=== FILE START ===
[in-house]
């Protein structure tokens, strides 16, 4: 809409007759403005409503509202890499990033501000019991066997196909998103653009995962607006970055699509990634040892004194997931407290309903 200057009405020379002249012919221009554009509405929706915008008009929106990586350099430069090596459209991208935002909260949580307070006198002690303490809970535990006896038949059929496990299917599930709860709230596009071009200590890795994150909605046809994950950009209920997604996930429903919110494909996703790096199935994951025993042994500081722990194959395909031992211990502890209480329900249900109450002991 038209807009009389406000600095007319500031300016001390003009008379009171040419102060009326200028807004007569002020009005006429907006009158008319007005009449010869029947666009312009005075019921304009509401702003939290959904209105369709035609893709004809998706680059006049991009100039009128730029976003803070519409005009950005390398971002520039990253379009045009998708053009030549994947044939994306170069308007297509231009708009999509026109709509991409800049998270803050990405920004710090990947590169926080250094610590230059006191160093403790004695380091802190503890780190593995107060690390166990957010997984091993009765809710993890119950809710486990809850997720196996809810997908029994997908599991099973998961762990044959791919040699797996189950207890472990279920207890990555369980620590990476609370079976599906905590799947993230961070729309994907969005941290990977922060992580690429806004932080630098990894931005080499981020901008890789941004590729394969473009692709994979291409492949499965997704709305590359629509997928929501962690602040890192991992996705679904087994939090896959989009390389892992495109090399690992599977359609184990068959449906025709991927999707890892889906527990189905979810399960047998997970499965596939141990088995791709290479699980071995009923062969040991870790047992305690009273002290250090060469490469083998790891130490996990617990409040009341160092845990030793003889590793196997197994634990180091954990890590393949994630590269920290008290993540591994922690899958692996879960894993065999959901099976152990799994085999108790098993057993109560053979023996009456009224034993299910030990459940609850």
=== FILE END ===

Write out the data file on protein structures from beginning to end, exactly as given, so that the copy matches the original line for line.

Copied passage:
[in-house]
């Protein structure tokens, strides 16, 4: 809409007759403005409503509202890499990033501000019991066997196909998103653009995962607006970055699509990634040892004194997931407290309903 200057009405020379002249012919221009554009509405929706915008008009929106990586350099430069090596459209991208935002909260949580307070006198002690303490809970535990006896038949059929496990299917599930709860709230596009071009200590890795994150909605046809994950950009209920997604996930429903919110494909996703790096199935994951025993042994500081722990194959395909031992211990502890209480329900249900109450002991 038209807009009389406000600095007319500031300016001390003009008379009171040419102060009326200028807004007569002020009005006429907006009158008319007005009449010869029947666009312009005075019921304009509401702003939290959904209105369709035609893709004809998706680059006049991009100039009128730029976003803070519409005009950005390398971002520039990253379009045009998708053009030549994947044939994306170069308007297509231009708009999509026109709509991409800049998270803050990405920004710090990947590169926080250094610590230059006191160093403790004695380091802190503890780190593995107060690390166990957010997984091993009765809710993890119950809710486990809850997720196996809810997908029994997908599991099973998961762990044959791919040699797996189950207890472990279920207890990555369980620590990476609370079976599906905590799947993230961070729309994907969005941290990977922060992580690429806004932080630098990894931005080499981020901008890789941004590729394969473009692709994979291409492949499965997704709305590359629509997928929501962690602040890192991992996705679904087994939090896959989009390389892992495109090399690992599977359609184990068959449906025709991927999707890892889906527990189905979810399960047998997970499965596939141990088995791709290479699980071995009923062969040991870790047992305690009273002290250090060469490469083998790891130490996990617990409040009341160092845990030793003889590793196997197994634990180091954990890590393949994630590269920290008290993540591994922690899958692996879960894993065999959901099976152990799994085999108790098993057993109560053979023996009456009224034993299910030990459940609850």